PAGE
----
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What I Wish I Could Have Read After Telling My Sons Their Father Had Died by Suicide

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Two boys.

9 and 12.

“Please sit on the couch.

We have to talk.”

Three words.

I had to say them.

Words I knew would change their lives forever.

Words most children never hear.

Words no child should hear.

Telling Jack and Charlie their dad died was the most difficult and will forever be the most painful and torturous thing I will ever have to do in my life.

They were living a great life.

A life with a dad who loved them.

A life with no fear, terror, pain, hurt, guilt, shame and longing.

A life that was so good.

So right.

So beautiful.

I waited.

Waited to tell them.

I was terrified to tell them.

I let them finish their day at school.

I had to give them every last second in that life before they had to walk through the door of darkness, grief and the unknown into their new life.

They would grow up in a heartbeat.

They would experience pain no human should feel.

They were just little boys.

Two little boys who I had to tell how their dad died.

Two little boys who sat on the couch and cried.

Who were silent.

Who had no words.

From that moment I was terrified for them.

What will this do to them?

How will this change them?

Will they survive this?

Days were dark.

School was missed.

Life was so different.

Change every day.






Days are still tough.

School is still missed.

Tears still fall.

Not as frequent.

I’m not going to lie, those days still come.

They probably always will.

But just as I crawled out of darkness, those two little boys have too.

They have crawled with grace and dignity and beauty.

They have had to change and embrace a new life.

They have had to find their way every day.

They are two boys who have gone through more than most can bare and have grown into strong, amazing young men.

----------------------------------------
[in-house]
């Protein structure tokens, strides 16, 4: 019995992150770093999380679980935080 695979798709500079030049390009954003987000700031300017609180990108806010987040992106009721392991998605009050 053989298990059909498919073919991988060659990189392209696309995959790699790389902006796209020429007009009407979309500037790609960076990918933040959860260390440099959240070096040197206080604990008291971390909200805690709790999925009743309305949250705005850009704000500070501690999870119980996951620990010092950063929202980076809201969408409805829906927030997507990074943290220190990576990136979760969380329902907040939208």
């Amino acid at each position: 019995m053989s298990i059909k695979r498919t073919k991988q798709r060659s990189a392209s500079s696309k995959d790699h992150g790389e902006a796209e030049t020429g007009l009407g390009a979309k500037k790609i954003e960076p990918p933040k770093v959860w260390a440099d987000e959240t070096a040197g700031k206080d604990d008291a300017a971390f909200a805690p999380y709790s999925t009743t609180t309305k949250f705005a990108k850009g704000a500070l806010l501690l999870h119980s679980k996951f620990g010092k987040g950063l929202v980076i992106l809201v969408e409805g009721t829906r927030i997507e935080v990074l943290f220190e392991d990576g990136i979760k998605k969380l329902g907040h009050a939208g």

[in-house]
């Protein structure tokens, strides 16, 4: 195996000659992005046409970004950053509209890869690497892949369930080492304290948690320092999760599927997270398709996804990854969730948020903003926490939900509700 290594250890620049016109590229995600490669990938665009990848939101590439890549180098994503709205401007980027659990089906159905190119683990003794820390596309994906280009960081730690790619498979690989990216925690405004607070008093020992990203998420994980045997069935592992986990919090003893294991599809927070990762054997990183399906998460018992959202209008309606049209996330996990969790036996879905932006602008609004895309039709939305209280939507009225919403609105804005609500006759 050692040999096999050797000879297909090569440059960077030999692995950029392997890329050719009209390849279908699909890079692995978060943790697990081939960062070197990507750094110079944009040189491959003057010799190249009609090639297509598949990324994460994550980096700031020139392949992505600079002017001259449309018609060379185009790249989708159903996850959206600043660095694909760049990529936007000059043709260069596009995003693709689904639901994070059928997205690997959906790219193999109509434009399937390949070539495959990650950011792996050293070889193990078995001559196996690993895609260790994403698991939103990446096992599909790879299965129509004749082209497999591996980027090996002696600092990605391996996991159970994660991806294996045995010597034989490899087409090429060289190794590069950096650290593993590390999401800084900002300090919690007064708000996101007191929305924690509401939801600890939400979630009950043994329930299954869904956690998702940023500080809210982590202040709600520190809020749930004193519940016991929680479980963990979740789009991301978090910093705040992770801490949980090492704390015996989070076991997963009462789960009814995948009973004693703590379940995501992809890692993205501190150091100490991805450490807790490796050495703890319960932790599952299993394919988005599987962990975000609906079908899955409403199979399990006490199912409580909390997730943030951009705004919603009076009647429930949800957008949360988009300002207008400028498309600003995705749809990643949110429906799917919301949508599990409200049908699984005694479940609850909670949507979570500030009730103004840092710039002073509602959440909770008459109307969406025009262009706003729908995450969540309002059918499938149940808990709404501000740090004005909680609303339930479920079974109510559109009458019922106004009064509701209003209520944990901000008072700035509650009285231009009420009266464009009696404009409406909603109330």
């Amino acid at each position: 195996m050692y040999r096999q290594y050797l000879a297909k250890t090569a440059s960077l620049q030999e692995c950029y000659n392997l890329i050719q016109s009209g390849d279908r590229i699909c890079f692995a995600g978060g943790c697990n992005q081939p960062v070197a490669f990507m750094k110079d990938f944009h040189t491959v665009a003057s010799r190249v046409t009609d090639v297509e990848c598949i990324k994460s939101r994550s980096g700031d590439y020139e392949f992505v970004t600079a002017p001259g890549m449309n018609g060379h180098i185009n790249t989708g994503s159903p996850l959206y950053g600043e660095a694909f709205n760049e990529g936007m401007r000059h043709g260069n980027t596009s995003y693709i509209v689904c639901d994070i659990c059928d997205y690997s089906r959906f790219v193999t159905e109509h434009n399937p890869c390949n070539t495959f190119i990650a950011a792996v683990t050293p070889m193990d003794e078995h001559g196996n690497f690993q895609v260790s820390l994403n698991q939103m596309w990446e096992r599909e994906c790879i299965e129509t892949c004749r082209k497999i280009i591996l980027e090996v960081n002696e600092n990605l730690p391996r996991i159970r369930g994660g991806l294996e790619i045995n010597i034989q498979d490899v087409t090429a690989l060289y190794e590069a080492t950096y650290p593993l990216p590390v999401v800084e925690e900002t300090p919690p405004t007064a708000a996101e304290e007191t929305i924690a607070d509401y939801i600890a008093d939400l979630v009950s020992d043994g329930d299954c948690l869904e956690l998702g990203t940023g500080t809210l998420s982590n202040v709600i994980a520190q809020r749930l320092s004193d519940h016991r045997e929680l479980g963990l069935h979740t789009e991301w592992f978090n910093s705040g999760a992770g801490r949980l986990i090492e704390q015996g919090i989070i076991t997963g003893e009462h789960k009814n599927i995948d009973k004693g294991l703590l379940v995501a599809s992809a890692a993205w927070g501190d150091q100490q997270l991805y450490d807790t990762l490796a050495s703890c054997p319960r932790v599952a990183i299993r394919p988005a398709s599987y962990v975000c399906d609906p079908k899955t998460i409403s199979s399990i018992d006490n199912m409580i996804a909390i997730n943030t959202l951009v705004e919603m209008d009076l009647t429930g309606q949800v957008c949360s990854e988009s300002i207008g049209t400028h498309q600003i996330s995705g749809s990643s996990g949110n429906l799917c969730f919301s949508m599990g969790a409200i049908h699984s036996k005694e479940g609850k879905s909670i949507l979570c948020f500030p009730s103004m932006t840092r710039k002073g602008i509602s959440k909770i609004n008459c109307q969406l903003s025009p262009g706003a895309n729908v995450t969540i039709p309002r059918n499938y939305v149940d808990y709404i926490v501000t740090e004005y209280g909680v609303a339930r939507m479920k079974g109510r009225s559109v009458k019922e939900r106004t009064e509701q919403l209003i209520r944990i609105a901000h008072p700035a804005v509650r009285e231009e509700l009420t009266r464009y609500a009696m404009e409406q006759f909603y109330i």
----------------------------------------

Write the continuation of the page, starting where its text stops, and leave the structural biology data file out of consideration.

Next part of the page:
They have grown into two young men who understand life more than most adults.

They show empathy and compassion to those who struggle or who may not fit in.

They are funny, loving, talkative and kind.

They are survivors with soft edges.

They are both on the honor roll.

They play sports and are involved.

They play in the school band (and hate me for it).

They are on their phones too much and play too much Xbox.

They don’t always make their beds or brush their teeth without me yelling at them.

They talk back and can be mouthy.

They are two normal kids living a good life.

I can’t keep count how many people come up to me and tell me what nice, kind boys I have.

“Thank you. I agree” I say with a smile and try not to tear up.

They don’t know our story.

They meet Jack and Charlie and witness the genuine and kind human beings they are.

When their dad died I was terrified for them.

The terror is gone.

Will they be able to survive this?

Hell yes.

They have and are thriving every day.

Who will they become?

They have become two beautiful souls I am proud to call my sons.

I wanted to read this four years ago.

I wanted somebody to tell me my boys would be so good again.

I write this for you if you are afraid for your children.

Afraid like I was of what the future would hold for them.

This is for you.

Know the road may be long and scary but I promise they will be OK.

More than OK.

They will be amazing.

P.S. Jack and Charlie…

I am proud of you every damn day and honored to be your mom.

I love you.

If you or someone you know needs help, see our suicide prevention resources.

If you need support right now, call the Suicide Prevention Lifeline at 1-800-273-8255.

Originally published: June 15, 2016
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